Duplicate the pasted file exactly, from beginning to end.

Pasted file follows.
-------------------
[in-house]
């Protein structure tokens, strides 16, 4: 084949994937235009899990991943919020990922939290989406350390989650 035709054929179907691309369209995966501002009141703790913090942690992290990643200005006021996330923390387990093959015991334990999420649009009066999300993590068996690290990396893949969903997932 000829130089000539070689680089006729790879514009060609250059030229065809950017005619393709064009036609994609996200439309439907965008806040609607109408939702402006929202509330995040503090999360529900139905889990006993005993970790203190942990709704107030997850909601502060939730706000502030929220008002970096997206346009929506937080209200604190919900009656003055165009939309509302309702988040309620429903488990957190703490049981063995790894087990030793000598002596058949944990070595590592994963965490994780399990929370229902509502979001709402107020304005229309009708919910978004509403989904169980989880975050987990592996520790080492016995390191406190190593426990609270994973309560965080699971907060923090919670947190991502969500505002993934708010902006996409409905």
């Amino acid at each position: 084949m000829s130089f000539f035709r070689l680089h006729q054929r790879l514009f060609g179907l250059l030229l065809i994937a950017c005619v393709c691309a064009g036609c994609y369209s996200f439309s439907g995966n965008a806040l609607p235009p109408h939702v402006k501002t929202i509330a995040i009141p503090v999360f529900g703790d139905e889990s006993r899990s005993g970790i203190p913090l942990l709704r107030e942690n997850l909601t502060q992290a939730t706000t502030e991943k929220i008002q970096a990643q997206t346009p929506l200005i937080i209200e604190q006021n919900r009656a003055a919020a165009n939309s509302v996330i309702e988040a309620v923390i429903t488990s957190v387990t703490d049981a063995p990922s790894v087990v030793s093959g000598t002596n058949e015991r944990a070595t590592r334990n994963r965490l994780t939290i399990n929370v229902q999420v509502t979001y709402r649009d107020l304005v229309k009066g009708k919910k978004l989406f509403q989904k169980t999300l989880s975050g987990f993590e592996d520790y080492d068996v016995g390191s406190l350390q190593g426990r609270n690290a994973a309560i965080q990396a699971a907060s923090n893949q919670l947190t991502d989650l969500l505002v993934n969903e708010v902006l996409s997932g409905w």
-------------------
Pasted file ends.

[in-house]
């Protein structure tokens, strides 16, 4: 084949994937235009899990991943919020990922939290989406350390989650 035709054929179907691309369209995966501002009141703790913090942690992290990643200005006021996330923390387990093959015991334990999420649009009066999300993590068996690290990396893949969903997932 000829130089000539070689680089006729790879514009060609250059030229065809950017005619393709064009036609994609996200439309439907965008806040609607109408939702402006929202509330995040503090999360529900139905889990006993005993970790203190942990709704107030997850909601502060939730706000502030929220008002970096997206346009929506937080209200604190919900009656003055165009939309509302309702988040309620429903488990957190703490049981063995790894087990030793000598002596058949944990070595590592994963965490994780399990929370229902509502979001709402107020304005229309009708919910978004509403989904169980989880975050987990592996520790080492016995390191406190190593426990609270994973309560965080699971907060923090919670947190991502969500505002993934708010902006996409409905």
């Amino acid at each position: 084949m000829s130089f000539f035709r070689l680089h006729q054929r790879l514009f060609g179907l250059l030229l065809i994937a950017c005619v393709c691309a064009g036609c994609y369209s996200f439309s439907g995966n965008a806040l609607p235009p109408h939702v402006k501002t929202i509330a995040i009141p503090v999360f529900g703790d139905e889990s006993r899990s005993g970790i203190p913090l942990l709704r107030e942690n997850l909601t502060q992290a939730t706000t502030e991943k929220i008002q970096a990643q997206t346009p929506l200005i937080i209200e604190q006021n919900r009656a003055a919020a165009n939309s509302v996330i309702e988040a309620v923390i429903t488990s957190v387990t703490d049981a063995p990922s790894v087990v030793s093959g000598t002596n058949e015991r944990a070595t590592r334990n994963r965490l994780t939290i399990n929370v229902q999420v509502t979001y709402r649009d107020l304005v229309k009066g009708k919910k978004l989406f509403q989904k169980t999300l989880s975050g987990f993590e592996d520790y080492d068996v016995g390191s406190l350390q190593g426990r609270n690290a994973a309560i965080q990396a699971a907060s923090n893949q919670l947190t991502d989650l969500l505002v993934n969903e708010v902006l996409s997932g409905w």